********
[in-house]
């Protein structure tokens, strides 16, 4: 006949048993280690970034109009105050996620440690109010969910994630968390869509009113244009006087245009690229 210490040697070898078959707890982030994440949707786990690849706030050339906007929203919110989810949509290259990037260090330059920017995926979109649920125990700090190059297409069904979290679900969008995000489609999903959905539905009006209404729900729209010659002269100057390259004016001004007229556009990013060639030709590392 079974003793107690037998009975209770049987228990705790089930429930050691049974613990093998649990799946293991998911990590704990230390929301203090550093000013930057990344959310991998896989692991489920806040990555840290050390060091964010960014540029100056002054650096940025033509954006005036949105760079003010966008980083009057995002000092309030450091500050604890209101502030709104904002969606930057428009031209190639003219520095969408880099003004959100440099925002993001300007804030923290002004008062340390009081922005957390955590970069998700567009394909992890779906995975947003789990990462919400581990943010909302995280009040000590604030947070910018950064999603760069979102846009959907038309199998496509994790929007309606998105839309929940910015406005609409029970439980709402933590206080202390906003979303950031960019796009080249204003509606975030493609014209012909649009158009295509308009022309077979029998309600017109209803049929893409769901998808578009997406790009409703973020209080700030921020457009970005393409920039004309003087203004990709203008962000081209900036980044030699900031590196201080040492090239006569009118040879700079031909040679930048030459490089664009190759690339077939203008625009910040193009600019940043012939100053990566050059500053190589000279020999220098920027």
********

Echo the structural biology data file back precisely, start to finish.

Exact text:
[in-house]
């Protein structure tokens, strides 16, 4: 006949048993280690970034109009105050996620440690109010969910994630968390869509009113244009006087245009690229 210490040697070898078959707890982030994440949707786990690849706030050339906007929203919110989810949509290259990037260090330059920017995926979109649920125990700090190059297409069904979290679900969008995000489609999903959905539905009006209404729900729209010659002269100057390259004016001004007229556009990013060639030709590392 079974003793107690037998009975209770049987228990705790089930429930050691049974613990093998649990799946293991998911990590704990230390929301203090550093000013930057990344959310991998896989692991489920806040990555840290050390060091964010960014540029100056002054650096940025033509954006005036949105760079003010966008980083009057995002000092309030450091500050604890209101502030709104904002969606930057428009031209190639003219520095969408880099003004959100440099925002993001300007804030923290002004008062340390009081922005957390955590970069998700567009394909992890779906995975947003789990990462919400581990943010909302995280009040000590604030947070910018950064999603760069979102846009959907038309199998496509994790929007309606998105839309929940910015406005609409029970439980709402933590206080202390906003979303950031960019796009080249204003509606975030493609014209012909649009158009295509308009022309077979029998309600017109209803049929893409769901998808578009997406790009409703973020209080700030921020457009970005393409920039004309003087203004990709203008962000081209900036980044030699900031590196201080040492090239006569009118040879700079031909040679930048030459490089664009190759690339077939203008625009910040193009600019940043012939100053990566050059500053190589000279020999220098920027």